Abbott ready to rewrite history

By Greg Ansley

Tony Abbott. Photo / Getty Images
Tony Abbott. Photo / Getty Images

Contender thinks the 'black armband' view of the past is wrong and Liberals ignored

Tony Abbott has scraped raw conservative nerves to tap into the belief of many Australians that the nation is falling into the hands of politically correct social engineers.

The Opposition leader makes no secret of his Christian beliefs and his moral objections to issues such as abortion and same-sex marriage. This week he supported the right of a South Australian Liberal candidate in Saturday's election to urge a ban on the burqa head covering worn by some Muslim women.

Abbott did not support a ban, but said he understood those who did: "I think a lot of Australians find the wearing of the burqa quite confronting and I wish it was not widely worn. But the point is we don't have a policy to ban it and we have always respected people's rights in this area."

Concerns over the burqa have washed into a broader sense among conservatives that the nation's values and culture are under attack.

Now Abbott has reignited Australia's "history wars" in his final charge towards the election.

He has foreshadowed a rewriting of the three-year-old national schools history curriculum to remove what he regards as political bias and a lack of attention to any but indigenous heritage.

Abbott said the curriculum focused too heavily on the union movement and that while Labor leaders were mentioned, Liberal prime ministers had been ignored.

If he won, "professional educators" would be enlisted to rework the curriculum: "I think we're entitled to say we could do better. I think we're entitled to say maybe you ought to have a rethink about this."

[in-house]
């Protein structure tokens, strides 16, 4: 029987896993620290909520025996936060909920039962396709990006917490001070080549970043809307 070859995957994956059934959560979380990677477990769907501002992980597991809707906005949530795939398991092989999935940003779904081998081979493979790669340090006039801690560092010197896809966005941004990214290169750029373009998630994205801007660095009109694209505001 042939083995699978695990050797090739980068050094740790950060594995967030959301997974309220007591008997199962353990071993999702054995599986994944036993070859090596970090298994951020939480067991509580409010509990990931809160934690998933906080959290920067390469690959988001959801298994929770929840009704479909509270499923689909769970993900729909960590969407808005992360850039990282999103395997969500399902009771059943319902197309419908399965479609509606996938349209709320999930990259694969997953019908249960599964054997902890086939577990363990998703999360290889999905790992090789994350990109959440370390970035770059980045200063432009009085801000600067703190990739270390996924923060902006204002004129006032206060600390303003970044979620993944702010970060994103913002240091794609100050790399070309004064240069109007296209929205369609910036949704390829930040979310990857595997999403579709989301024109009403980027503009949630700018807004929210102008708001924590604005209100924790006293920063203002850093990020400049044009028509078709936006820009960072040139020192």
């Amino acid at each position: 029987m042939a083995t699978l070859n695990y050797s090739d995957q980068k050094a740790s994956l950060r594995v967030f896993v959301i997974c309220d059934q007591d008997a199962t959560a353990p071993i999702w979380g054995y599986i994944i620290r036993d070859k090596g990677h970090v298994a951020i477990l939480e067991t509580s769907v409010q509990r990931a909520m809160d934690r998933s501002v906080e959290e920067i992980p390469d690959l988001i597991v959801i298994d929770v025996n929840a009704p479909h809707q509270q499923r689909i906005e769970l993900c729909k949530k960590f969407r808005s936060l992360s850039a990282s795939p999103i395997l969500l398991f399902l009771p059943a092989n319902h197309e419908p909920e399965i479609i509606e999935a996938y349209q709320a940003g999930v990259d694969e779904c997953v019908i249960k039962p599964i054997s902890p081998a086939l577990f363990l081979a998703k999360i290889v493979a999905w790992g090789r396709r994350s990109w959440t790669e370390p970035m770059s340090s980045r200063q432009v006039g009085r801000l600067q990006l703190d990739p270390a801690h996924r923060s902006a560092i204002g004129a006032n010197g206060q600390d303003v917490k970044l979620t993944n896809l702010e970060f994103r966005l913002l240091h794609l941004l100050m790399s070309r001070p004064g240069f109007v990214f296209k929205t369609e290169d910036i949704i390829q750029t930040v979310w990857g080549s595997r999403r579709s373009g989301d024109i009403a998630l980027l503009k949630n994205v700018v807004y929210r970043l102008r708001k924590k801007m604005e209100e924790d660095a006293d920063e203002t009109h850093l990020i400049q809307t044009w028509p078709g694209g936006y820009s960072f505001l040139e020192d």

Shadow education minister Christopher Pyne had earlier bemoaned what he saw as the diminution of Anzac Day, despite the scale of the annual commemoration of the 1915 Gallipoli landings and the large participation of young people.

Pyne said the restoration of its "rightful place of respect" would be one of the first education priorities of a Coalition government: "The Coalition doesn't have a black-armband view of Australia's history."

Abbott and Pyne have picked up the threads of former Liberal Prime Minister John Howard's campaign against the "black-armbanders", a term coined by historian Geoffrey Blainey to attack what he claimed was a concerted effort to present European colonisation as uniformly bad.

The deep split in views of the nation's past grew over several decades. One side argued that the oppression and dispossession of indigenous Australians had been ignored or muted, and that Anglocentric education had overly shaped national culture. Rivals challenged their assertions of colonisation and said national values were being swamped by political correctness.

The history wars rapidly became part of political wars. Former Labor Prime Minister Paul Keating supported a revised view of Australian history and wanted to shed what he saw as colonial reverence for Anzac Day, the monarchy, and the flag with its Union Jack.

Howard loathed the black-armband view, seeing its as phoney. This view overlapped his refusal to apologise to indigenous Australians.

Rudd strikes chord on gays

It may be too little far too late, but Prime Minister Kevin Rudd has finally lit a rocket under his campaign for Saturday's election with a viral hit on gay marriage.

Newly converted to the cause, the dedicated Christian slapped down a Queensland pastor during a live appearance on ABC television's Q&A programme and won praise across the nation and on social media.

New Hope Church pastor Matt Prater had asked how, as a Christian, Rudd could support a position counter to the Biblical teaching that marriage could occur only between a man and a woman.

"The Bible also says slavery is a natural condition," Rudd said. "What is the fundamental principle of the New Testament? It is one of universal love."

Rudd also attacked the view that sexuality was a matter of choice.

"[People] are gay if they are born gay. You don't decide at some later stage in life to be one thing or the other.

"It is how people are built and therefore the idea that this is somehow an abnormal condition is just wrong. I don't get that. I think that is just a completely ill-founded view."

But the nation remains deeply divided on gay marriage.

- NZ Herald

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